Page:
Thursday, August 4, 2011

Saving the Horn of Africa

More than 10 million people are threatened by famine due to the drought which has devastated a vast area comprising the North of Kenya, South Ethiopia, Djibouti, part of Uganda and the whole Somalia. This is one of the biggest humanitarian crises with hundreds of thousands people displaced in refugee camps. This could have been avoided as signs of famine were evident since November. But the response of international donors has been insufficient and not always effective (see The Economist 30 July).

In the past, there have been other episodes of famine, for instance in Ethiopia where about 1 million people died in 1985. But the significance of the famine in the Horn of Africa is to be understood in a much larger context.

In recent times, globalisation has radically changed the role of agriculture in an export oriented activity of basic food products which guaranteed the reproduction of the communities living in the area. Droughts have periodically occurred, but people were not forced to leave their land before the creation of a pure market system, as it happens in Africa today. Crops are turned into commodities and oriented toward export activities based on world prices determined by oligopolistic market structures and not to feed primarily these communities. This has led to the collapse of basic infrastructures that they built during centuries to face the scarcity of food and water.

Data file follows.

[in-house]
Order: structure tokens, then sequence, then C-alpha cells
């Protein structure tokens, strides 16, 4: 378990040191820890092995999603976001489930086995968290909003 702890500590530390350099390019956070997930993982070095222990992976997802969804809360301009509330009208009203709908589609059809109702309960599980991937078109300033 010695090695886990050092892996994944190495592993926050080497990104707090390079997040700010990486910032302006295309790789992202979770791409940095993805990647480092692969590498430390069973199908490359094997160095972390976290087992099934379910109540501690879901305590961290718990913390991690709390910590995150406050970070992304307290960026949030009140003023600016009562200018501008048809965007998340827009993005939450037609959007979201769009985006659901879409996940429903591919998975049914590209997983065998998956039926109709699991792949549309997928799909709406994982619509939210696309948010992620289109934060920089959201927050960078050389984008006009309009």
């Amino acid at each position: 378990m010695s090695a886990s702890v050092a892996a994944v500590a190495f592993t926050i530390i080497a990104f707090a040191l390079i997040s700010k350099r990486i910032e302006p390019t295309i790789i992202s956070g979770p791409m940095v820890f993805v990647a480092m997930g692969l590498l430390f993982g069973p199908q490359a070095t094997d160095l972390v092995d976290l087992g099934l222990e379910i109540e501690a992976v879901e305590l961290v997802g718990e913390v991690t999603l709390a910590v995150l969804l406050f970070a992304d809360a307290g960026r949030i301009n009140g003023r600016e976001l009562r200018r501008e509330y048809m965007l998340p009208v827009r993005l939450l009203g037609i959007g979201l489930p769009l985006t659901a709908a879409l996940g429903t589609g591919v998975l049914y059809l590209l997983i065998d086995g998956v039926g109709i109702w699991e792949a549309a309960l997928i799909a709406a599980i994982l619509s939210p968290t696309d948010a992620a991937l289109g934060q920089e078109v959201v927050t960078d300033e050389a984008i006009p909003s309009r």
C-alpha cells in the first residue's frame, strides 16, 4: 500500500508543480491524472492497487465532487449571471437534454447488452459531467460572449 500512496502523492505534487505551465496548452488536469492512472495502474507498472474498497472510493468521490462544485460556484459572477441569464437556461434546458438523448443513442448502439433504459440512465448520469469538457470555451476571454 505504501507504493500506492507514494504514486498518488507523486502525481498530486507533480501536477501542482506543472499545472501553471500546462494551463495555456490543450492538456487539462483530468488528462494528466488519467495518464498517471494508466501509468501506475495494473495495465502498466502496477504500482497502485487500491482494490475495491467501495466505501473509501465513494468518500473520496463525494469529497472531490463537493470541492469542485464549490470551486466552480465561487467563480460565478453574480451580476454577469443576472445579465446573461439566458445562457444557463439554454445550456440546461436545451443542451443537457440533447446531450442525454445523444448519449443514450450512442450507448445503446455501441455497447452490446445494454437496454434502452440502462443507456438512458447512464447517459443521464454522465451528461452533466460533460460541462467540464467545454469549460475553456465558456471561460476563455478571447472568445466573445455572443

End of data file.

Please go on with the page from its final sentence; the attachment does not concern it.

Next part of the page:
Providing aid to the refugee camps - with people living in fear and feeling abandoned - is not enough. It would be more effective to intervene for building irrigation and water supply systems, using modern techniques of cultivation ( as Israel did) to fix these communities in the territories where they have been living for centuries and guarantee their social reproduction. In fact, this immense region includes an infinite number of tribes and old communities which are now deprived from their natural habitat and their displacement into refugee camps could mark the end of their existence as communities.

Certainly, the food drama is also the result of an endless war in Somalia, where president Sharif Ahmed does not control the southern part of the country in the hands of radical islamic groups, which prevent any form of international aid and threaten anyone who accepts it. This is why it is vital to stop emigration from these rural areas which could be of help to rebuild the economy of the entire region and hopefully put an end to the oppression of jihadist groups.

In this regard, the effect of globalisation in those territories - by destructing entire communities which struggled over centuries to maintain their economic and social structures - has to be offset by alternative policies of using local resources in a more sustainable way. The combined effect of deeper integration into the world economy and growing desertification (also encouraged by corrupted local groups isolated from the rest of the population) can hamper durably the growth potential of a continent with immense resources which should be used more wisely to the benefit of local populations as well as the rest of the world. This is possible with the creation of a genuine African internal market based on complementarity and mutual solidarity; otherwise, the humanitarian issue will prevent any form of sustainable development and affect adversely the whole continent.

Beyond its immediate consequences, the African tragedy shows that the advent of a market without ethical rules creates destruction and death in fragile areas, despite all efforts to bolster people's resilience to face natural catastrophes, and impedes their economic development to the detriment of all mankind.

Saving the Horn of Africa means in essence saving ourselves.

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